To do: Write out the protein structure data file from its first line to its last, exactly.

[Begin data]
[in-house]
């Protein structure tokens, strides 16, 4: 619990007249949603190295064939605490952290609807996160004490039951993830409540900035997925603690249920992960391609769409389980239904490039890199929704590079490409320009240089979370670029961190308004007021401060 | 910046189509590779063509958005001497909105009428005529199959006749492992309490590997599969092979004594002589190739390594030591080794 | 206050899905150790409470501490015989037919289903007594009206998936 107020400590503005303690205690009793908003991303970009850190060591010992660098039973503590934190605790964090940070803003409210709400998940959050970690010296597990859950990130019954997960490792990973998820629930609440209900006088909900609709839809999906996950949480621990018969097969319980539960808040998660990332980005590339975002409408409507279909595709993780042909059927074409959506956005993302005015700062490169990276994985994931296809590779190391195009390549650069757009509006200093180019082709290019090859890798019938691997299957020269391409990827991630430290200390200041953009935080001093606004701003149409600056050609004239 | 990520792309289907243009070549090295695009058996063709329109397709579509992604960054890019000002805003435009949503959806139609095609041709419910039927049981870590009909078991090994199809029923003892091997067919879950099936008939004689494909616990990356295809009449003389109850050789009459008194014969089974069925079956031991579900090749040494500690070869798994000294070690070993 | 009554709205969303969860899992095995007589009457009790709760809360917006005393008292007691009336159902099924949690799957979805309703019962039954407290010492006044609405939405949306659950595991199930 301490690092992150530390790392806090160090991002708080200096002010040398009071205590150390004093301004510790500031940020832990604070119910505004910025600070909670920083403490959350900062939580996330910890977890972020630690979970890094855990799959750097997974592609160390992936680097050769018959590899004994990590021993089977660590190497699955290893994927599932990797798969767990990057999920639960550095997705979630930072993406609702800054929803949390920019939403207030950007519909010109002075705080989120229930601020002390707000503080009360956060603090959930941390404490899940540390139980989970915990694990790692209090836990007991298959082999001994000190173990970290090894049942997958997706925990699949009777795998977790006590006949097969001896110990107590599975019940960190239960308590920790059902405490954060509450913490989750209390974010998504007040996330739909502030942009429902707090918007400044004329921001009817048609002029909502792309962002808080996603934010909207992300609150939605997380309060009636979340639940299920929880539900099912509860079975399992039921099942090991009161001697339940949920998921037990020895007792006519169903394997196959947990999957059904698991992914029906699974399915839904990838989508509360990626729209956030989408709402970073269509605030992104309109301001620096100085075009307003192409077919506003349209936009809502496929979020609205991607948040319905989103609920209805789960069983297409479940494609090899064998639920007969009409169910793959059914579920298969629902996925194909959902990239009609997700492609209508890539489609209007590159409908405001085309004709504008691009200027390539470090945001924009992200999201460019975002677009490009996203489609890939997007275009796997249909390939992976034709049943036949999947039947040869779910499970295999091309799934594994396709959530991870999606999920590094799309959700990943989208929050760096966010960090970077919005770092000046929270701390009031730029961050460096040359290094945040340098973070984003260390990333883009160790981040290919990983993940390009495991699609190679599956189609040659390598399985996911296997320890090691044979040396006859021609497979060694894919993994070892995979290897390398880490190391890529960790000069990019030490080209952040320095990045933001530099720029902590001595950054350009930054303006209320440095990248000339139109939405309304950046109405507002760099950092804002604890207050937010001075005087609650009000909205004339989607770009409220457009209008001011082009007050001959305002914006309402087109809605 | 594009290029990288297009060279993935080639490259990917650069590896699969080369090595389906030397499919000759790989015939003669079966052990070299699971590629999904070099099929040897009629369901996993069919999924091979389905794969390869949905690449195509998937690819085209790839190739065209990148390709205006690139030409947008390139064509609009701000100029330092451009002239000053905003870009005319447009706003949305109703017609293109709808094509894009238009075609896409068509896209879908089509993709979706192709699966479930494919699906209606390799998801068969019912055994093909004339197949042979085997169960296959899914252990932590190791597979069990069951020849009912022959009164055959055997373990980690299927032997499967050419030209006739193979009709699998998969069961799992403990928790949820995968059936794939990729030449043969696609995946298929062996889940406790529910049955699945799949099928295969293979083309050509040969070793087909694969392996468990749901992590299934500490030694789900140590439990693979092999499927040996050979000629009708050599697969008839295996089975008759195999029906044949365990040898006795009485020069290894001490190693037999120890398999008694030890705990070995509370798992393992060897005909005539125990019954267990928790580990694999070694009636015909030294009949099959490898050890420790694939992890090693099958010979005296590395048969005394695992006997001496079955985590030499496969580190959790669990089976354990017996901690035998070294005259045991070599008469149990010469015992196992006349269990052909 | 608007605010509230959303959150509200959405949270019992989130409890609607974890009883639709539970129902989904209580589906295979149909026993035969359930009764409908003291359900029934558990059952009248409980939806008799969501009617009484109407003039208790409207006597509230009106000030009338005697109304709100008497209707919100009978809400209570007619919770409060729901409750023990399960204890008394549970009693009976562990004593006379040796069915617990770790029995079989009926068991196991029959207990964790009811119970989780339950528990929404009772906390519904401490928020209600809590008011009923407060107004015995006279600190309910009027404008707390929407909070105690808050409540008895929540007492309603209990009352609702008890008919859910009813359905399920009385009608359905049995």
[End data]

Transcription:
[in-house]
């Protein structure tokens, strides 16, 4: 619990007249949603190295064939605490952290609807996160004490039951993830409540900035997925603690249920992960391609769409389980239904490039890199929704590079490409320009240089979370670029961190308004007021401060 | 910046189509590779063509958005001497909105009428005529199959006749492992309490590997599969092979004594002589190739390594030591080794 | 206050899905150790409470501490015989037919289903007594009206998936 107020400590503005303690205690009793908003991303970009850190060591010992660098039973503590934190605790964090940070803003409210709400998940959050970690010296597990859950990130019954997960490792990973998820629930609440209900006088909900609709839809999906996950949480621990018969097969319980539960808040998660990332980005590339975002409408409507279909595709993780042909059927074409959506956005993302005015700062490169990276994985994931296809590779190391195009390549650069757009509006200093180019082709290019090859890798019938691997299957020269391409990827991630430290200390200041953009935080001093606004701003149409600056050609004239 | 990520792309289907243009070549090295695009058996063709329109397709579509992604960054890019000002805003435009949503959806139609095609041709419910039927049981870590009909078991090994199809029923003892091997067919879950099936008939004689494909616990990356295809009449003389109850050789009459008194014969089974069925079956031991579900090749040494500690070869798994000294070690070993 | 009554709205969303969860899992095995007589009457009790709760809360917006005393008292007691009336159902099924949690799957979805309703019962039954407290010492006044609405939405949306659950595991199930 301490690092992150530390790392806090160090991002708080200096002010040398009071205590150390004093301004510790500031940020832990604070119910505004910025600070909670920083403490959350900062939580996330910890977890972020630690979970890094855990799959750097997974592609160390992936680097050769018959590899004994990590021993089977660590190497699955290893994927599932990797798969767990990057999920639960550095997705979630930072993406609702800054929803949390920019939403207030950007519909010109002075705080989120229930601020002390707000503080009360956060603090959930941390404490899940540390139980989970915990694990790692209090836990007991298959082999001994000190173990970290090894049942997958997706925990699949009777795998977790006590006949097969001896110990107590599975019940960190239960308590920790059902405490954060509450913490989750209390974010998504007040996330739909502030942009429902707090918007400044004329921001009817048609002029909502792309962002808080996603934010909207992300609150939605997380309060009636979340639940299920929880539900099912509860079975399992039921099942090991009161001697339940949920998921037990020895007792006519169903394997196959947990999957059904698991992914029906699974399915839904990838989508509360990626729209956030989408709402970073269509605030992104309109301001620096100085075009307003192409077919506003349209936009809502496929979020609205991607948040319905989103609920209805789960069983297409479940494609090899064998639920007969009409169910793959059914579920298969629902996925194909959902990239009609997700492609209508890539489609209007590159409908405001085309004709504008691009200027390539470090945001924009992200999201460019975002677009490009996203489609890939997007275009796997249909390939992976034709049943036949999947039947040869779910499970295999091309799934594994396709959530991870999606999920590094799309959700990943989208929050760096966010960090970077919005770092000046929270701390009031730029961050460096040359290094945040340098973070984003260390990333883009160790981040290919990983993940390009495991699609190679599956189609040659390598399985996911296997320890090691044979040396006859021609497979060694894919993994070892995979290897390398880490190391890529960790000069990019030490080209952040320095990045933001530099720029902590001595950054350009930054303006209320440095990248000339139109939405309304950046109405507002760099950092804002604890207050937010001075005087609650009000909205004339989607770009409220457009209008001011082009007050001959305002914006309402087109809605 | 594009290029990288297009060279993935080639490259990917650069590896699969080369090595389906030397499919000759790989015939003669079966052990070299699971590629999904070099099929040897009629369901996993069919999924091979389905794969390869949905690449195509998937690819085209790839190739065209990148390709205006690139030409947008390139064509609009701000100029330092451009002239000053905003870009005319447009706003949305109703017609293109709808094509894009238009075609896409068509896209879908089509993709979706192709699966479930494919699906209606390799998801068969019912055994093909004339197949042979085997169960296959899914252990932590190791597979069990069951020849009912022959009164055959055997373990980690299927032997499967050419030209006739193979009709699998998969069961799992403990928790949820995968059936794939990729030449043969696609995946298929062996889940406790529910049955699945799949099928295969293979083309050509040969070793087909694969392996468990749901992590299934500490030694789900140590439990693979092999499927040996050979000629009708050599697969008839295996089975008759195999029906044949365990040898006795009485020069290894001490190693037999120890398999008694030890705990070995509370798992393992060897005909005539125990019954267990928790580990694999070694009636015909030294009949099959490898050890420790694939992890090693099958010979005296590395048969005394695992006997001496079955985590030499496969580190959790669990089976354990017996901690035998070294005259045991070599008469149990010469015992196992006349269990052909 | 608007605010509230959303959150509200959405949270019992989130409890609607974890009883639709539970129902989904209580589906295979149909026993035969359930009764409908003291359900029934558990059952009248409980939806008799969501009617009484109407003039208790409207006597509230009106000030009338005697109304709100008497209707919100009978809400209570007619919770409060729901409750023990399960204890008394549970009693009976562990004593006379040796069915617990770790029995079989009926068991196991029959207990964790009811119970989780339950528990929404009772906390519904401490928020209600809590008011009923407060107004015995006279600190309910009027404008707390929407909070105690808050409540008895929540007492309603209990009352609702008890008919859910009813359905399920009385009608359905049995």